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Viruses. 2014 Jun 6;6(6):2287-327. doi: 10.3390/v6062287.

Peste des petits ruminants virus infection of small ruminants: a comprehensive review.

Author information

  • 1Virology Laboratory, Division of Animal Health, Central Institute for Research on Goats, Makhdoom, P.O. Farah, Mathura, UP 281122, India. naveenkumar.icar@gmail.com.
  • 2Department of Veterinary Microbiology and Biotechnology, Rajasthan University of Veterinary and Animal Sciences, Bikaner, Rajasthan 334001, India. smchandani86@gmail.com.
  • 3Department of Veterinary Microbiology and Biotechnology, Rajasthan University of Veterinary and Animal Sciences, Bikaner, Rajasthan 334001, India. skkashyap3@rediffmail.com.
  • 4Virology Laboratory, Division of Animal Health, Central Institute for Research on Goats, Makhdoom, P.O. Farah, Mathura, UP 281122, India. shoorvir.singh@gmail.com.
  • 5Department of Veterinary Physiology and Biochemistry, Lala Lajpat Rai University of Veterinary and Animal Sciences, Hisar, Haryana 125004, India. shalinisharma12_vet@yahoo.co.in.
  • 6Virology Laboratory, Division of Animal Health, Central Institute for Research on Goats, Makhdoom, P.O. Farah, Mathura, UP 281122, India. kundan2006chaubey@gmail.com.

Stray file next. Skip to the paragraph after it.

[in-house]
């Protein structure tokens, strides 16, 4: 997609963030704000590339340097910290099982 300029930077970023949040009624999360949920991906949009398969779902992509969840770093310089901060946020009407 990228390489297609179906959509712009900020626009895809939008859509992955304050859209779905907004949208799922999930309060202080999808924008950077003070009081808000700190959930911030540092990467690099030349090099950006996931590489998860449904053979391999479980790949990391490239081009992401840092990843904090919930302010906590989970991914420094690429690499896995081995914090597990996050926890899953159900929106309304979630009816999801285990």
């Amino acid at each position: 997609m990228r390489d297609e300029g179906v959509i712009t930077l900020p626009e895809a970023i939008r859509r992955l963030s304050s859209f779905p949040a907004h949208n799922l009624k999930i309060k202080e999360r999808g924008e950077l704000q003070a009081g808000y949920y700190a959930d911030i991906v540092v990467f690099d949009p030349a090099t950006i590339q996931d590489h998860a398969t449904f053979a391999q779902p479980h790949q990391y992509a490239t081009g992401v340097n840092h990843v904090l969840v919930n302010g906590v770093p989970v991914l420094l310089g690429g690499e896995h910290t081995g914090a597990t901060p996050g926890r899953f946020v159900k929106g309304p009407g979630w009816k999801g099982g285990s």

• 7Veterinary and Biomedical Sciences Department, University of Minnesota, 1988 Fitch Ave., Ste 295, Saint Paul, MN 55108, USA. hly@umn.edu.

Abstract

Peste des petits ruminants (PPR) is caused by a Morbillivirus that belongs to the family Paramyxoviridae. PPR is an acute, highly contagious and fatal disease primarily affecting goats and sheep, whereas cattle undergo sub-clinical infection. With morbidity and mortality rates that can be as high as 90%, PPR is classified as an OIE (Office International des Epizooties)-listed disease. Considering the importance of sheep and goats in the livelihood of the poor and marginal farmers in Africa and South Asia, PPR is an important concern for food security and poverty alleviation. PPR virus (PPRV) and rinderpest virus (RPV) are closely related Morbilliviruses. Rinderpest has been globally eradicated by mass vaccination. Though a live attenuated vaccine is available against PPR for immunoprophylaxis, due to its instability in subtropical climate (thermo-sensitivity), unavailability of required doses and insufficient coverage (herd immunity), the disease control program has not been a great success. Further, emerging evidence of poor cross neutralization between vaccine strain and PPRV strains currently circulating in the field has raised concerns about the protective efficacy of the existing PPR vaccines. This review summarizes the recent advancement in PPRV replication, its pathogenesis, immune response to vaccine and disease control. Attempts have also been made to highlight the current trends in understanding the host susceptibility and resistance to PPR.

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